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The Re-Emergence of H1N1 Influenza Virus in 1977: A Cautionary Tale for Estimating Divergence Times Using Biologically Unrealistic Sampling Dates

Public Library of Science
Publication Date
DOI: 10.1371/journal.pone.0011184
  • Research Article
  • Evolutionary Biology/Microbial Evolution And Genomics
  • Virology/Emerging Viral Diseases
  • Virology/Virus Evolution And Symbiosis
  • Biology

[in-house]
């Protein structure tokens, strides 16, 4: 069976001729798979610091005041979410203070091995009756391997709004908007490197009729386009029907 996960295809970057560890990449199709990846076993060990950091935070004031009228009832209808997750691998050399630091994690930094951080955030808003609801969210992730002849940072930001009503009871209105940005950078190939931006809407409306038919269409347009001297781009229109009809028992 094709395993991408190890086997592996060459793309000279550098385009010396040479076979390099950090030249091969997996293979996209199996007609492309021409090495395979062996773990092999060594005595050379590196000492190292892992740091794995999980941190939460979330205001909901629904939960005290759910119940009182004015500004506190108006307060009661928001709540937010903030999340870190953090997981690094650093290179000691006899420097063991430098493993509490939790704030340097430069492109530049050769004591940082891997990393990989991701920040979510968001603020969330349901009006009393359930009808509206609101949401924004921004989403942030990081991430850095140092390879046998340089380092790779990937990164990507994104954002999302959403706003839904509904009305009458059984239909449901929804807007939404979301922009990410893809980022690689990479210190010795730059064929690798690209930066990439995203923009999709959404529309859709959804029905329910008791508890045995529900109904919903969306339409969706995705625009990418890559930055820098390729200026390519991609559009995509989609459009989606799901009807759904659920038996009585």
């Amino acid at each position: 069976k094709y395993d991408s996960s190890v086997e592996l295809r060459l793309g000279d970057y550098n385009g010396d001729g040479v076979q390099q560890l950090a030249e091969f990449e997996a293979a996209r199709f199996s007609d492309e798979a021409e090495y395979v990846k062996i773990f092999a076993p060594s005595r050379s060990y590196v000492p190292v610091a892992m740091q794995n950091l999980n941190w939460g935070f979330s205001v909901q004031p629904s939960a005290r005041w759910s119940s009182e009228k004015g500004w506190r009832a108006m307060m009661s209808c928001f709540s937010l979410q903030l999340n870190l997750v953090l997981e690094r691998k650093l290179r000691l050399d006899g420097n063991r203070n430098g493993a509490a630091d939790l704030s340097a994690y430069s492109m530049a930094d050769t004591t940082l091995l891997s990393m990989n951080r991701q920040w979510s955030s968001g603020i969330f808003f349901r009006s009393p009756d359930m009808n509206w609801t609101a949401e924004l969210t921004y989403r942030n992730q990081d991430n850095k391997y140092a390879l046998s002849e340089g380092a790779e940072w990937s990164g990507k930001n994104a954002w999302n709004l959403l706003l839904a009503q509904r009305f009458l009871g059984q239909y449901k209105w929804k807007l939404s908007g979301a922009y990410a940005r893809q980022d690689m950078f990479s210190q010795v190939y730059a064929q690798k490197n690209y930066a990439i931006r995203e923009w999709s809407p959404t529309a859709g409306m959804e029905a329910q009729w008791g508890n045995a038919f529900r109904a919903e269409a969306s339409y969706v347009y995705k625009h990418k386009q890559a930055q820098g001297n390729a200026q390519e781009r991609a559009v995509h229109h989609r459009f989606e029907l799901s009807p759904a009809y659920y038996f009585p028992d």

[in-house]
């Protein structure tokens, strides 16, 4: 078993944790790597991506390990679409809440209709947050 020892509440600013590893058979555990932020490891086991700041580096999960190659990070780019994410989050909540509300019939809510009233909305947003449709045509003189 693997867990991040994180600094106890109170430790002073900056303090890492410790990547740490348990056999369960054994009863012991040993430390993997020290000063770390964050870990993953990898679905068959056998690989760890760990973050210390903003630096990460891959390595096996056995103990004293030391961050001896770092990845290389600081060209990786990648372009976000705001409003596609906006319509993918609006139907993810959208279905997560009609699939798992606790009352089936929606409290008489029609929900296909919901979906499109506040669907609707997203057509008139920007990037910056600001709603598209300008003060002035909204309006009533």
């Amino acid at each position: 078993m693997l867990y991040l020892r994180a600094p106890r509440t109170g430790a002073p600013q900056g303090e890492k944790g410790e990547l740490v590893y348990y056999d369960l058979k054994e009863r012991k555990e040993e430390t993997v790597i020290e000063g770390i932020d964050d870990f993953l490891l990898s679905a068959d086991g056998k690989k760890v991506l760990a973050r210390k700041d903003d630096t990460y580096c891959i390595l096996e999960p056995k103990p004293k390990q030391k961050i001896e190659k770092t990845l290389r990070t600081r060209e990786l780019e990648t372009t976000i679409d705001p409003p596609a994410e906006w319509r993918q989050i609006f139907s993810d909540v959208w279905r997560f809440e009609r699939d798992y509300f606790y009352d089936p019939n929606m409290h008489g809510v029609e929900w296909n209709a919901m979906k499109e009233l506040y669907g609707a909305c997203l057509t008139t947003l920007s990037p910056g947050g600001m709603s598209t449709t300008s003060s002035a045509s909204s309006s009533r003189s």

In 1977, H1N1 influenza A virus reappeared after a 20-year absence. Genetic analysis indicated that this strain was missing decades of nucleotide sequence evolution, suggesting an accidental release of a frozen laboratory strain into the general population. Recently, this strain and its descendants were included in an analysis attempting to date the origin of pandemic influenza virus without accounting for the missing decades of evolution. Here, we investigated the effect of using viral isolates with biologically unrealistic sampling dates on estimates of divergence dates. Not accounting for missing sequence evolution produced biased results and increased the variance of date estimates of the most recent common ancestor of the re-emergent lineages and across the entire phylogeny. Reanalysis of the H1N1 sequences excluding isolates with unrealistic sampling dates indicates that the 1977 re-emergent lineage was circulating for approximately one year before detection, making it difficult to determine the geographic source of reintroduction. We suggest that a new method is needed to account for viral isolates with unrealistic sampling dates.

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